Waiting For Results

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What to do when you have to wait

Waiting for the results of biopsy testing, scans, or lab tests can understandably weigh heavily on your mind. Some people cope by educating themselves and trying to map out their possible options; others reduce stress by distracting themselves with whatever feels fun; still others find the waiting time provides the opportunity to assess their priorities or deepen meaningful relationships.

Regardless of the balance that works best for you, here are a few thoughts of hope to keep in mind.

  • Only about 20% of all breast tumors are cancerous.
  • Most cancerous tumors are highly treatable.
  • Cancer treatment opportunities are continually improving.

some practical tips for the wait

  • Evaluate how you are spending your emotional energy and reduce “optional” stress.
  • Treat yourself to healthy food.
  • Go for a walk or continue to get exercise if you can.
  • Seek support from others who have been in similar situations. 
  • Calm your mind with meditation, prayer, or thoughts that bring you a sense of peacefulness.
  • Ask questions and get answers on Beyond The Shock.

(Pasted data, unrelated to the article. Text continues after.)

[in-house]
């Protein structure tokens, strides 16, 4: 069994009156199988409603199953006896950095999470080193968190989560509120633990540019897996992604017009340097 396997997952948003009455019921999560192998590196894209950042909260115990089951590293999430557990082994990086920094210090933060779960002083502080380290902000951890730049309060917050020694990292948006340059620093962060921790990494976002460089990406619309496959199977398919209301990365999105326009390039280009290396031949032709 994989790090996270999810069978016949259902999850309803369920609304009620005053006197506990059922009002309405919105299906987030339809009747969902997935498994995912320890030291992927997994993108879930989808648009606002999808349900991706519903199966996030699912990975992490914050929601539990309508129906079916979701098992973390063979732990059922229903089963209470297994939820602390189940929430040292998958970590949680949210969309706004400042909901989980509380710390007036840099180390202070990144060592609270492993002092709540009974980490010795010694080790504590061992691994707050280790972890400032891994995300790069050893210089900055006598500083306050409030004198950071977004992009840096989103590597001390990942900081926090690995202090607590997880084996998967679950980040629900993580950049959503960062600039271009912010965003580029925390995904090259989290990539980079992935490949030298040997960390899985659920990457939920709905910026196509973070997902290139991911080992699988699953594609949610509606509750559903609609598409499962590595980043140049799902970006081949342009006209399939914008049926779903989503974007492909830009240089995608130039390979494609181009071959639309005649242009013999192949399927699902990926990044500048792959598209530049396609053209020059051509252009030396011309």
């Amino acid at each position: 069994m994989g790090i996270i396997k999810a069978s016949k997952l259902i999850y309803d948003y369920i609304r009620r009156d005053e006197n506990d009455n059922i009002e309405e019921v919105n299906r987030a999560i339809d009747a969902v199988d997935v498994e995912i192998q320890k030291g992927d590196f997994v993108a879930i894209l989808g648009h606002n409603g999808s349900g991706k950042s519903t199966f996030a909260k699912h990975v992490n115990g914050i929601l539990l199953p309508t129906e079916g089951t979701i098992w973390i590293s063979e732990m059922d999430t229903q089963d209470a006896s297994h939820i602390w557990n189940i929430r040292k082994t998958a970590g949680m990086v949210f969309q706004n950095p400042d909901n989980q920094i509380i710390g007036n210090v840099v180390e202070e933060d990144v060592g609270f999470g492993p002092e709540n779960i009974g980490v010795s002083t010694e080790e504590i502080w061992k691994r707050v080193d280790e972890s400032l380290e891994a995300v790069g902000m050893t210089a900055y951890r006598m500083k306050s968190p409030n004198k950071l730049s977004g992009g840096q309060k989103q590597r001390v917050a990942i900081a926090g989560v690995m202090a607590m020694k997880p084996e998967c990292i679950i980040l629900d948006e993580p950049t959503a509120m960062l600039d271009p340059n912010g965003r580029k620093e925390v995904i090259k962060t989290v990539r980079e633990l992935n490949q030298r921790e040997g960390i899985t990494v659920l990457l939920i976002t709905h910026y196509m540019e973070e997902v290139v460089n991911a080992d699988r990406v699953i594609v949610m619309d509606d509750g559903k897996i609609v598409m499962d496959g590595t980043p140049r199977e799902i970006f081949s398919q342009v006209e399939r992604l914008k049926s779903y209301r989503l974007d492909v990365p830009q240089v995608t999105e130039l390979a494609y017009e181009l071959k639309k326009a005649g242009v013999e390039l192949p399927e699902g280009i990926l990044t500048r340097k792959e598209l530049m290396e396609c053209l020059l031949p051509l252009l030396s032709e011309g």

Signs that may indicate it’s time to learn some new coping skills

Obsession. If you find yourself obsessing about cancer, it may be time to intentionally back off from the intensity.

If you’re losing sleep, neglecting self care, unable to care for your children, “awfulizing,” or spending several hours online researching, it might be time to step away for a while. Take breaks!

Avoidance. Don’t diagnose yourself, delay, or avoid recommended tests and treatment.

If your physician has ordered more tests, it is because he or she feels the need to gather more facts. If treatment or further testing is recommended, it’s in your best interest to respond promptly.

Feeling overwhelmed with advice. Don’t assume anyone else’s situation or story will be identical to yours.

You have the right to be discerning about when and how you get your advice, although well-meaning friends and acquaintances may be drawn to share their positive and negative experiences, you can listen to your own emotions. It’s always okay to say when you’ve had enough.

Hopelessness or Despair. Notice depression.

If you find yourself experiencing symptoms of depression, be sure to let your healthcare provider know. Although sadness, anxiety, and grief are natural emotions at this time, do your best to cultivate hope and keep it alive inside you.

Need Support?

Join the MyNBCF, a support community for breast cancer patients, survivors and their loved ones to discuss diagnosis, treatment and everything in between.

Have Breast Cancer Questions?

Get answers at BeyondTheShock.com, our educational resource.

Hear Survivor Stories

Listen to stories from breast cancer survivors as they talk about their diagnosis, treatment and everything in between on BeyondTheShock.com.